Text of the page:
“In my spare time, I do a lot of sim racing and I am also a driver coach for the Forty7 Motorsports karting team as well as being a mechanic for them too. I am generally really interested in cars so I try to get involved as much as I can. It’s safe to say that motorsport and the automotive industry is pretty much my whole life!”
Lamborghini Super Trofeo has a long history in helping young drivers move into the one-make category straight from go-karting. Notable examples include double World Finals winner Karol Basz, who spent many years at the forefront of the CIK FIA European and various national championships and, more recently, Egyptian driver Ibrahim Badawy who contended for the European Am title last season.
For Walker, having the right organisation around him was a critical factor in making the progression up the ladder as seamless as it was.
“The transition from karting to Lamborghini Super Trofeo was obviously very big but I have a lot of the right tools at my disposal and definitely the right programme within Lamborghini which has helped make that transition really as smooth as possible.
“The end goal is clearly to make this my career in the future, whether that be GT3 or LMDh and there are many paths I can take to achieve this. I’m happy where I am just now in the sportscar world and am excited to see where it takes me.”
Despite an exceptional breakthrough year in Super Trofeo, Walker remains as grounded as he can, knowing that learning his trade and building experience is the key to future success.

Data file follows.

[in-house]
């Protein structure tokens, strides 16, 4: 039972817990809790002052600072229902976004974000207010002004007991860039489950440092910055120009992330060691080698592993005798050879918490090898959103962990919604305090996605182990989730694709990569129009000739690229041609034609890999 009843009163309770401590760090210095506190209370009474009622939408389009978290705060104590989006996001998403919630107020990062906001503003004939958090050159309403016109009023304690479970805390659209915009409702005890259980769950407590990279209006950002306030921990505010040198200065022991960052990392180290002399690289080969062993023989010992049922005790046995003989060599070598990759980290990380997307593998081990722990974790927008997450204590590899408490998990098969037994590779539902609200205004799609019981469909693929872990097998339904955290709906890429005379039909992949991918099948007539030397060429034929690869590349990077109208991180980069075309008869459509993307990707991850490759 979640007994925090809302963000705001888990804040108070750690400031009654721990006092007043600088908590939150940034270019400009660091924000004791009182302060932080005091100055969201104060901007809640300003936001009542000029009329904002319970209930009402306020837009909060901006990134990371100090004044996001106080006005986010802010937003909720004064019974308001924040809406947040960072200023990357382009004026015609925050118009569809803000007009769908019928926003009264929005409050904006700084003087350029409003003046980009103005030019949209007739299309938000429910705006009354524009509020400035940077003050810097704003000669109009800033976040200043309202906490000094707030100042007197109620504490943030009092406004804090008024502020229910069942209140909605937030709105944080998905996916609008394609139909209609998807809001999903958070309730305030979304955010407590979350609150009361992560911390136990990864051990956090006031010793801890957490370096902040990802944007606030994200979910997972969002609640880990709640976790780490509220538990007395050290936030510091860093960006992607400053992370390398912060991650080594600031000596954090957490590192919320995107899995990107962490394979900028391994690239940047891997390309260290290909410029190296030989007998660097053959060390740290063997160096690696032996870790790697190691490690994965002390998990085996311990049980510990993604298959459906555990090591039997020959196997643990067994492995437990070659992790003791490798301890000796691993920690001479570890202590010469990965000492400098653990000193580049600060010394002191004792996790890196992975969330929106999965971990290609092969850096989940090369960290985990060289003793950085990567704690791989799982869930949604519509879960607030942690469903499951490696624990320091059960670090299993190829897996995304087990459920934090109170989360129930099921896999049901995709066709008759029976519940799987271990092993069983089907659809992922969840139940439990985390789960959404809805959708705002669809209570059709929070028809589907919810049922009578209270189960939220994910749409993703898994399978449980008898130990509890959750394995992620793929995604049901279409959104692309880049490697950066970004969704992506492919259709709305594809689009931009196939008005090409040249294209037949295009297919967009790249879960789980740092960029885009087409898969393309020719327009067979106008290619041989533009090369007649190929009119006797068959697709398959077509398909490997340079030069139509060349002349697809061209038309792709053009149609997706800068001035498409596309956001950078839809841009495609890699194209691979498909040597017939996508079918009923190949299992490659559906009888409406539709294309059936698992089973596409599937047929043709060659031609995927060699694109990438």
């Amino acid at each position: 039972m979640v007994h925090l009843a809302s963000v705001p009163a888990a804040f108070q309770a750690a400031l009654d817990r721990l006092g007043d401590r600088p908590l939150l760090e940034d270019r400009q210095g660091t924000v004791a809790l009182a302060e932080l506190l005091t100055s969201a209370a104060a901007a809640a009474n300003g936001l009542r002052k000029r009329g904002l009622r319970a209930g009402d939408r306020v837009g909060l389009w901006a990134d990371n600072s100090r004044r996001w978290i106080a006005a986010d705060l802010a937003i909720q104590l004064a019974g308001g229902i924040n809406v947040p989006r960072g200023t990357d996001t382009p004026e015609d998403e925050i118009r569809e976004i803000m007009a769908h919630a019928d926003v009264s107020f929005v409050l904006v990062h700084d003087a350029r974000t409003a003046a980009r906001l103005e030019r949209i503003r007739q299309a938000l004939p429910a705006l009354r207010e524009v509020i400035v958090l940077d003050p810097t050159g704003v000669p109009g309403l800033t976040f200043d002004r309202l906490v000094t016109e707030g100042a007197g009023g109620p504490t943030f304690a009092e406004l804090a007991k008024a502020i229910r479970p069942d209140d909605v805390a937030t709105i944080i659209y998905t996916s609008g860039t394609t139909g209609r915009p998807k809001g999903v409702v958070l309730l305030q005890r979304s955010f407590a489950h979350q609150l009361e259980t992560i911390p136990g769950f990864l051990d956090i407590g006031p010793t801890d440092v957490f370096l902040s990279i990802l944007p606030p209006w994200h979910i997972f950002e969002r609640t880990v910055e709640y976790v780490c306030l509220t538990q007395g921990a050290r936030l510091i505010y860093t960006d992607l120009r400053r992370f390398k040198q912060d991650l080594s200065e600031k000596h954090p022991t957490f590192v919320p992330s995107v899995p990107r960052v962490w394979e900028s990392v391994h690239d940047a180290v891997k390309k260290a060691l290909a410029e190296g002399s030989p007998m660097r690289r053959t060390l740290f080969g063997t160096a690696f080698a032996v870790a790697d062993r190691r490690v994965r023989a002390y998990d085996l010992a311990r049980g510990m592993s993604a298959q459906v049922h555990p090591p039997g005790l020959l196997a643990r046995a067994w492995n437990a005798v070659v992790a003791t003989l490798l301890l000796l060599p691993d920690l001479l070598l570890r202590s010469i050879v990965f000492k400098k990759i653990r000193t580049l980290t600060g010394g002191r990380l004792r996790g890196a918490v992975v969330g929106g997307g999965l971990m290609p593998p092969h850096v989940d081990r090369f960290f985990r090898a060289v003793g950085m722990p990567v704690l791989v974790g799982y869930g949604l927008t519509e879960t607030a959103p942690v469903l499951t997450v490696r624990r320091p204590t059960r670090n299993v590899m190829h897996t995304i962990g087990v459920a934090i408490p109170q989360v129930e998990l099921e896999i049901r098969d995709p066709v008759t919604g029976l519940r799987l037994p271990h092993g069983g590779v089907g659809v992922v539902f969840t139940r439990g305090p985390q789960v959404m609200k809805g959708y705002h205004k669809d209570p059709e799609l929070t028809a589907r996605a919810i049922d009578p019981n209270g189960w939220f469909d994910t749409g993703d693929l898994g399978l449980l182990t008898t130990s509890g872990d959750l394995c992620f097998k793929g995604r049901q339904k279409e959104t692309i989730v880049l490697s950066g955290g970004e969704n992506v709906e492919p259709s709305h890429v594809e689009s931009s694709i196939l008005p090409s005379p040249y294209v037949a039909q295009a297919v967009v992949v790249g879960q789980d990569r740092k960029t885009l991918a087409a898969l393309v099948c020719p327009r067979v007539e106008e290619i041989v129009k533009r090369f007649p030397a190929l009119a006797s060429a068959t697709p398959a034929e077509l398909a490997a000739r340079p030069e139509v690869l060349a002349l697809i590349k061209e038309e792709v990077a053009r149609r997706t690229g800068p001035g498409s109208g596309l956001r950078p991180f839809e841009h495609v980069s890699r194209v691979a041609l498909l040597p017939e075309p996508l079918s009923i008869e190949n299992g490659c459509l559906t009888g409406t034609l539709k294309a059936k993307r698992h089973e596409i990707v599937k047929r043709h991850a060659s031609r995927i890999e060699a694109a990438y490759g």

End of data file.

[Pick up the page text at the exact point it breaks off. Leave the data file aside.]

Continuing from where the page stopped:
Such is the rapid ascension to the higher echelons of GT racing that Walker has already sampled GT3 machinery, contesting the Indianapolis 8 Hour race in 2023. He’ll add more experience this year when he races in the Michelin Endurance Cup rounds of the WeatherTech IMSA SportsCar Championship.
And all the while, Walker maintains his involvement in motorsport wherever he can, whether that is on-track or off it.
“We had some great results in 2023, multiple podiums and I learned a lot in a really short space of time,” says Walker.
“I attended the young driver assessment day and training programme in Italy, and I was delighted to find out that they thought I would be suitable for the young driver shootout after the World Finals.
“[After Laguna Seca] I tweaked my workout programme a lot more during the season, hitting the gym a lot more frequently. And going to the Lamborghini gym in Sant’Agata, I was able to pinpoint where I was good and where I needed to improve, so it allowed me to make some changes back at home to get in even better shape. And that has really helped me physically.”
With that in mind, it is easy to see how Walker has made such significant progress in such a short space of time. He’s one of several teenagers making waves in Super Trofeo competition and has proved that raw talent is often more valuable than experience alone.